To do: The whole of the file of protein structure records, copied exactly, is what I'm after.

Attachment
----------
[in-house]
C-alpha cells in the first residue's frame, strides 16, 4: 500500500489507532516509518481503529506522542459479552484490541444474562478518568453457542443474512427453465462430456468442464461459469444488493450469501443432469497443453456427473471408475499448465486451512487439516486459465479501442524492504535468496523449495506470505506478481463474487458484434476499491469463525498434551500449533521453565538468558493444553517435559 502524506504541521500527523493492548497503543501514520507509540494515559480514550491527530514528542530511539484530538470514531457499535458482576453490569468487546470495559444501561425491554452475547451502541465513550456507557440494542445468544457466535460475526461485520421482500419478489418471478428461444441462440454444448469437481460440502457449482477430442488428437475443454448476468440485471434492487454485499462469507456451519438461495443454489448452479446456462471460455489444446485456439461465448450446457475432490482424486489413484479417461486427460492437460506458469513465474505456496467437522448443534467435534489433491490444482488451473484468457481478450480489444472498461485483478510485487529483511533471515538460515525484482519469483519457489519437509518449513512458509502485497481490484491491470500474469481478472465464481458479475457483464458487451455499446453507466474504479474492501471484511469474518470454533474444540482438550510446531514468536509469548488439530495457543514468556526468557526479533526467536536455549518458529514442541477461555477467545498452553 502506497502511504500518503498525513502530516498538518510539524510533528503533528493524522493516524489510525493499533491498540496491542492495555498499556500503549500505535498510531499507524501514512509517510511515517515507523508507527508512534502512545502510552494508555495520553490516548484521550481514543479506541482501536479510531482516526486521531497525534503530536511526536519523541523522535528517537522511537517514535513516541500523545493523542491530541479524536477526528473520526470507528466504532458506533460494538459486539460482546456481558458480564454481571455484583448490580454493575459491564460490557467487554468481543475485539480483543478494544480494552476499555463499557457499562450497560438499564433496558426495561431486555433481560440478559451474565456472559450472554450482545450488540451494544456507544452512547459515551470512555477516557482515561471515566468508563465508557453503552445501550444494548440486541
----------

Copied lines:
[in-house]
C-alpha cells in the first residue's frame, strides 16, 4: 500500500489507532516509518481503529506522542459479552484490541444474562478518568453457542443474512427453465462430456468442464461459469444488493450469501443432469497443453456427473471408475499448465486451512487439516486459465479501442524492504535468496523449495506470505506478481463474487458484434476499491469463525498434551500449533521453565538468558493444553517435559 502524506504541521500527523493492548497503543501514520507509540494515559480514550491527530514528542530511539484530538470514531457499535458482576453490569468487546470495559444501561425491554452475547451502541465513550456507557440494542445468544457466535460475526461485520421482500419478489418471478428461444441462440454444448469437481460440502457449482477430442488428437475443454448476468440485471434492487454485499462469507456451519438461495443454489448452479446456462471460455489444446485456439461465448450446457475432490482424486489413484479417461486427460492437460506458469513465474505456496467437522448443534467435534489433491490444482488451473484468457481478450480489444472498461485483478510485487529483511533471515538460515525484482519469483519457489519437509518449513512458509502485497481490484491491470500474469481478472465464481458479475457483464458487451455499446453507466474504479474492501471484511469474518470454533474444540482438550510446531514468536509469548488439530495457543514468556526468557526479533526467536536455549518458529514442541477461555477467545498452553 502506497502511504500518503498525513502530516498538518510539524510533528503533528493524522493516524489510525493499533491498540496491542492495555498499556500503549500505535498510531499507524501514512509517510511515517515507523508507527508512534502512545502510552494508555495520553490516548484521550481514543479506541482501536479510531482516526486521531497525534503530536511526536519523541523522535528517537522511537517514535513516541500523545493523542491530541479524536477526528473520526470507528466504532458506533460494538459486539460482546456481558458480564454481571455484583448490580454493575459491564460490557467487554468481543475485539480483543478494544480494552476499555463499557457499562450497560438499564433496558426495561431486555433481560440478559451474565456472559450472554450482545450488540451494544456507544452512547459515551470512555477516557482515561471515566468508563465508557453503552445501550444494548440486541